Agricultural and Rural Development Notes

60 items available

Permanent URI for this collection

This series on commodity risk management aims to disseminate the results of World Bank research that describes the feasibility of developing countries’ ability to utilize market-based tools to mitigate risks associated with commodity price volatility and weather.

Items in this collection

Now showing 1 - 2 of 2
  • Publication
    Agricultural Innovation Funds
    (Washington, DC: World Bank, 2011-05) Rajalahti, Riikka; Larson, Gunnar
    In order for agricultural development to fulfill its potential role as a source of growth and reducer of poverty, it must be constantly renewed through knowledge and innovation. Getting resources into the hands of innovators and providing incentives for producers, agricultural service providers, and entrepreneurs to collaborate in developing and applying new methods and technologies is a priority among institutions concerned with agricultural knowledge. While grants have long been used to finance agricultural innovation, in many countries there has been a shift away from block grant funding and towards the use of innovation funds. These are used to provide incentives and resources for investment and collaboration between innovators, producer groups, private entrepreneurs, and public institutions. Innovation funds allocate grants to targeted applicants based on a system for evaluating the eligibility, relevance, and quality of applicants' proposals.
  • Publication
    Scenario Planning to Guide Long-term Investments in Agricultural Science and Technology : Theory and Practice from a Case Study on India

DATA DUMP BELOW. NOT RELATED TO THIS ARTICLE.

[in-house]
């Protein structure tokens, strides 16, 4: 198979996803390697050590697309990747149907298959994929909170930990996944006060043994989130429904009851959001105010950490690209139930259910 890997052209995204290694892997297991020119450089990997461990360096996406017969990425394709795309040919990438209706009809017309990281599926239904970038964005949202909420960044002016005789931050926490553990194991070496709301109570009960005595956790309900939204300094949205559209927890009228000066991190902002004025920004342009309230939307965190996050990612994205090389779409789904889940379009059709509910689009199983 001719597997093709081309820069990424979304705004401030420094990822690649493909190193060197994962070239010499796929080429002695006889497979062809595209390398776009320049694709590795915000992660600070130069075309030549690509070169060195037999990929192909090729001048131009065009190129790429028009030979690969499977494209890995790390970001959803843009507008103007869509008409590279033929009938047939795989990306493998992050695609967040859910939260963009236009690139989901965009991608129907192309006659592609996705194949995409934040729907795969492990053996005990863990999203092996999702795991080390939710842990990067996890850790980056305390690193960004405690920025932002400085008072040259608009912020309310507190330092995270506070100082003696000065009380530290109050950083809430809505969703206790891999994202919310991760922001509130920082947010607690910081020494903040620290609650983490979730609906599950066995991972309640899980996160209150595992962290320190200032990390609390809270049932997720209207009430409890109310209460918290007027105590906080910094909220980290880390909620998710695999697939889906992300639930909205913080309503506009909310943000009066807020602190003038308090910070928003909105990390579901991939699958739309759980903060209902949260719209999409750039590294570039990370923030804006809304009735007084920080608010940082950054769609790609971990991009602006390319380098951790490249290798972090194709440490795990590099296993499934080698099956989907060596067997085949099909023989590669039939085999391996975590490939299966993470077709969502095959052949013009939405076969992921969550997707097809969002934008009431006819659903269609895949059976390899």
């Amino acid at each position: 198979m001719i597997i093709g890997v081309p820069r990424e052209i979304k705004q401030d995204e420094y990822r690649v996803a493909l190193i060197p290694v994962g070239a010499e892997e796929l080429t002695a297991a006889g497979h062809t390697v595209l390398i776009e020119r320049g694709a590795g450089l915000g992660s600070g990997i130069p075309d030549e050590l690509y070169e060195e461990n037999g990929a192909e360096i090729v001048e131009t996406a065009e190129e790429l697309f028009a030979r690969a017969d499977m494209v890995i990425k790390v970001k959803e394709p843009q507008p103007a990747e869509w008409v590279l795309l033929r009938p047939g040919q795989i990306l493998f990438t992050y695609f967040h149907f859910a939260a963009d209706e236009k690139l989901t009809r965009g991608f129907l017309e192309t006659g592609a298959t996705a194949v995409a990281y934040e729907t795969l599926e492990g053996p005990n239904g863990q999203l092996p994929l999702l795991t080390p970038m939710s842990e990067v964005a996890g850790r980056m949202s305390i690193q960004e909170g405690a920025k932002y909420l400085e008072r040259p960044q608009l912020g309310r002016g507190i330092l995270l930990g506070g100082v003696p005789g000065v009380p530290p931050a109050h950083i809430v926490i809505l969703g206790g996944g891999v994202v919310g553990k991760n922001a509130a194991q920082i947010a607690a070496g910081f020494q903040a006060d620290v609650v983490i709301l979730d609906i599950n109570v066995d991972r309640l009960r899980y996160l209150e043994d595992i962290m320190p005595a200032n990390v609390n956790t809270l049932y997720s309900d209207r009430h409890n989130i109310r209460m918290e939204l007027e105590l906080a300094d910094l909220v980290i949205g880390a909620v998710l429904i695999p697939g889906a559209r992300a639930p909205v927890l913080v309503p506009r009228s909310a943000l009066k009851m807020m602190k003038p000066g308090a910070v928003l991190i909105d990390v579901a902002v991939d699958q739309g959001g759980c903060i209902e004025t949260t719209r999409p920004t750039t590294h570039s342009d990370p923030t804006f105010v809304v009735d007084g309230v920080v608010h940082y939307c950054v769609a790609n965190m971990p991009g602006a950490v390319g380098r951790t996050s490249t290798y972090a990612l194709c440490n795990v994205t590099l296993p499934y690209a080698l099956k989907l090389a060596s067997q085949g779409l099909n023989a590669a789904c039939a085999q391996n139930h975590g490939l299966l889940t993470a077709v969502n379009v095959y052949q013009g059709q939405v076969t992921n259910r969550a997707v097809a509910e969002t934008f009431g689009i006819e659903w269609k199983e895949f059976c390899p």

(World Bank, Washington, DC, 2007-11) Rajalahti, Riikka; Janssen, Willem; Pehu, Eija
    This note for India is based on the paper Scenario Planning to guide long-term investments in Agricultural Science and Technology (report no. 37066). Scenarios are an important and useful tool, providing a neutral space for discussion, and helping to build consensus among various stakeholders. The objective is to examine possible future developments that could impact individuals, organizations, or societies to find directions for decisions will most benefit any future environment. Useful in strategy formulation, scenarios can be used in policy development, conflict resolution, group learning, and rehearsing management decisions. The note analyzed results of workshops organized to define the way forward relative to the Indian Council of Agricultural Research (ICAR). The lessons learned include: (a) applying the analysis on larger, global issues may be far more challenging; (b) it is recommended the scenario process be implemented ahead of project preparation; (c) it is essential to allocate sufficient time and resources for creating client ownership and understanding; (d) it is of paramount importance to compose a multidisciplinary scenario team led by experienced scenario leaders; and (e) it is also very important to include participants of the groups the process aims to influence.